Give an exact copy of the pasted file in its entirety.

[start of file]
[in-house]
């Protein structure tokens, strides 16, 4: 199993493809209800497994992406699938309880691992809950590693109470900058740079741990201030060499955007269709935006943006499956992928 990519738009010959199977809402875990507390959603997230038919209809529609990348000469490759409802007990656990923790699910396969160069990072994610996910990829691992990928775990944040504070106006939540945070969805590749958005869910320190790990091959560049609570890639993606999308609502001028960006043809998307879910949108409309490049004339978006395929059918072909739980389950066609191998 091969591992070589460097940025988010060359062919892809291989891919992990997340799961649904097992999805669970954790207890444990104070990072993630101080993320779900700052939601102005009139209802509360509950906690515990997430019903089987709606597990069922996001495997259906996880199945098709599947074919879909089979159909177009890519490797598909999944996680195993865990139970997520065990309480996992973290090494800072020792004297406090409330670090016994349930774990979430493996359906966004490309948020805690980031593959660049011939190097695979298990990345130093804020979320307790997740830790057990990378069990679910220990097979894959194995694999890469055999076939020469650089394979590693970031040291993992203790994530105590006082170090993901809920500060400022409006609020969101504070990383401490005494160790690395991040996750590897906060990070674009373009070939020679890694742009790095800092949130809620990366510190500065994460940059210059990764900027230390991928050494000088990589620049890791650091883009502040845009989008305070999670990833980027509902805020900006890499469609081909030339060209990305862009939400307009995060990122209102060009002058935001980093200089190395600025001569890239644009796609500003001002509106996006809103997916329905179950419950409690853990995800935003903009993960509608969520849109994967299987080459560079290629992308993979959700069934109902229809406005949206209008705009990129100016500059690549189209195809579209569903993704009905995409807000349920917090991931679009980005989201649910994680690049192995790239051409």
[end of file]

[in-house]
């Protein structure tokens, strides 16, 4: 199993493809209800497994992406699938309880691992809950590693109470900058740079741990201030060499955007269709935006943006499956992928 990519738009010959199977809402875990507390959603997230038919209809529609990348000469490759409802007990656990923790699910396969160069990072994610996910990829691992990928775990944040504070106006939540945070969805590749958005869910320190790990091959560049609570890639993606999308609502001028960006043809998307879910949108409309490049004339978006395929059918072909739980389950066609191998 091969591992070589460097940025988010060359062919892809291989891919992990997340799961649904097992999805669970954790207890444990104070990072993630101080993320779900700052939601102005009139209802509360509950906690515990997430019903089987709606597990069922996001495997259906996880199945098709599947074919879909089979159909177009890519490797598909999944996680195993865990139970997520065990309480996992973290090494800072020792004297406090409330670090016994349930774990979430493996359906966004490309948020805690980031593959660049011939190097695979298990990345130093804020979320307790997740830790057990990378069990679910220990097979894959194995694999890469055999076939020469650089394979590693970031040291993992203790994530105590006082170090993901809920500060400022409006609020969101504070990383401490005494160790690395991040996750590897906060990070674009373009070939020679890694742009790095800092949130809620990366510190500065994460940059210059990764900027230390991928050494000088990589620049890791650091883009502040845009989008305070999670990833980027509902805020900006890499469609081909030339060209990305862009939400307009995060990122209102060009002058935001980093200089190395600025001569890239644009796609500003001002509106996006809103997916329905179950419950409690853990995800935003903009993960509608969520849109994967299987080459560079290629992308993979959700069934109902229809406005949206209008705009990129100016500059690549189209195809579209569903993704009905995409807000349920917090991931679009980005989201649910994680690049192995790239051409």